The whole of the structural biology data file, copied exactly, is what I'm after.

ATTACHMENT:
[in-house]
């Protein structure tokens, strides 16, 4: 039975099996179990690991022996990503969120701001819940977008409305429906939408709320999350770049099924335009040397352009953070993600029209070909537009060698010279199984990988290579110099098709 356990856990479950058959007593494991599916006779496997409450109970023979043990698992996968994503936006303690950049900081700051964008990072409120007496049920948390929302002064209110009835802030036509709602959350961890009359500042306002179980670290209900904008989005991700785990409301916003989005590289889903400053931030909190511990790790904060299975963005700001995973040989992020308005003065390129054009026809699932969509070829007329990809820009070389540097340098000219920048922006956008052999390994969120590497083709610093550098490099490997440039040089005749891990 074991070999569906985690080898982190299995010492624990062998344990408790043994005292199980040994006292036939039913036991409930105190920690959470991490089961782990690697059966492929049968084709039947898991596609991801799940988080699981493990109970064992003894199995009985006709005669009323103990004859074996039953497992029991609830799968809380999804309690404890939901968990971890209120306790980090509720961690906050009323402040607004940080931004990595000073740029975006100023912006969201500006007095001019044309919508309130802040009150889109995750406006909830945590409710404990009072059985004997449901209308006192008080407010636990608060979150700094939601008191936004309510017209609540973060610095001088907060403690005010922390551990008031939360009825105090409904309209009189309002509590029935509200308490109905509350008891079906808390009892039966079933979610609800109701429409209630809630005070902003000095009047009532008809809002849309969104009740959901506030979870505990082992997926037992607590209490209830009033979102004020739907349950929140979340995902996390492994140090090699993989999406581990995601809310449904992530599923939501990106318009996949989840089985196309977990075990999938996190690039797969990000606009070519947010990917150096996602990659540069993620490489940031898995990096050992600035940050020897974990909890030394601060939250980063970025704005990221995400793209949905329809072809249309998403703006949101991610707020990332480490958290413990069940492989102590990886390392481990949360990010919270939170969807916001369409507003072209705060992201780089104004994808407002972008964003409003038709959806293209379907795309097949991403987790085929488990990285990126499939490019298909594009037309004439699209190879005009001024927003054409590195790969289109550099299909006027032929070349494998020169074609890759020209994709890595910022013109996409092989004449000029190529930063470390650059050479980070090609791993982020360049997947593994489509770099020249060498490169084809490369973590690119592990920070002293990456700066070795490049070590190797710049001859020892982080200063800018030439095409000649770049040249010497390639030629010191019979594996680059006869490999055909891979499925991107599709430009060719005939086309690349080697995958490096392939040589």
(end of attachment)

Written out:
[in-house]
């Protein structure tokens, strides 16, 4: 039975099996179990690991022996990503969120701001819940977008409305429906939408709320999350770049099924335009040397352009953070993600029209070909537009060698010279199984990988290579110099098709 356990856990479950058959007593494991599916006779496997409450109970023979043990698992996968994503936006303690950049900081700051964008990072409120007496049920948390929302002064209110009835802030036509709602959350961890009359500042306002179980670290209900904008989005991700785990409301916003989005590289889903400053931030909190511990790790904060299975963005700001995973040989992020308005003065390129054009026809699932969509070829007329990809820009070389540097340098000219920048922006956008052999390994969120590497083709610093550098490099490997440039040089005749891990 074991070999569906985690080898982190299995010492624990062998344990408790043994005292199980040994006292036939039913036991409930105190920690959470991490089961782990690697059966492929049968084709039947898991596609991801799940988080699981493990109970064992003894199995009985006709005669009323103990004859074996039953497992029991609830799968809380999804309690404890939901968990971890209120306790980090509720961690906050009323402040607004940080931004990595000073740029975006100023912006969201500006007095001019044309919508309130802040009150889109995750406006909830945590409710404990009072059985004997449901209308006192008080407010636990608060979150700094939601008191936004309510017209609540973060610095001088907060403690005010922390551990008031939360009825105090409904309209009189309002509590029935509200308490109905509350008891079906808390009892039966079933979610609800109701429409209630809630005070902003000095009047009532008809809002849309969104009740959901506030979870505990082992997926037992607590209490209830009033979102004020739907349950929140979340995902996390492994140090090699993989999406581990995601809310449904992530599923939501990106318009996949989840089985196309977990075990999938996190690039797969990000606009070519947010990917150096996602990659540069993620490489940031898995990096050992600035940050020897974990909890030394601060939250980063970025704005990221995400793209949905329809072809249309998403703006949101991610707020990332480490958290413990069940492989102590990886390392481990949360990010919270939170969807916001369409507003072209705060992201780089104004994808407002972008964003409003038709959806293209379907795309097949991403987790085929488990990285990126499939490019298909594009037309004439699209190879005009001024927003054409590195790969289109550099299909006027032929070349494998020169074609890759020209994709890595910022013109996409092989004449000029190529930063470390650059050479980070090609791993982020360049997947593994489509770099020249060498490169084809490369973590690119592990920070002293990456700066070795490049070590190797710049001859020892982080200063800018030439095409000649770049040249010497390639030629010191019979594996680059006869490999055909891979499925991107599709430009060719005939086309690349080697995958490096392939040589």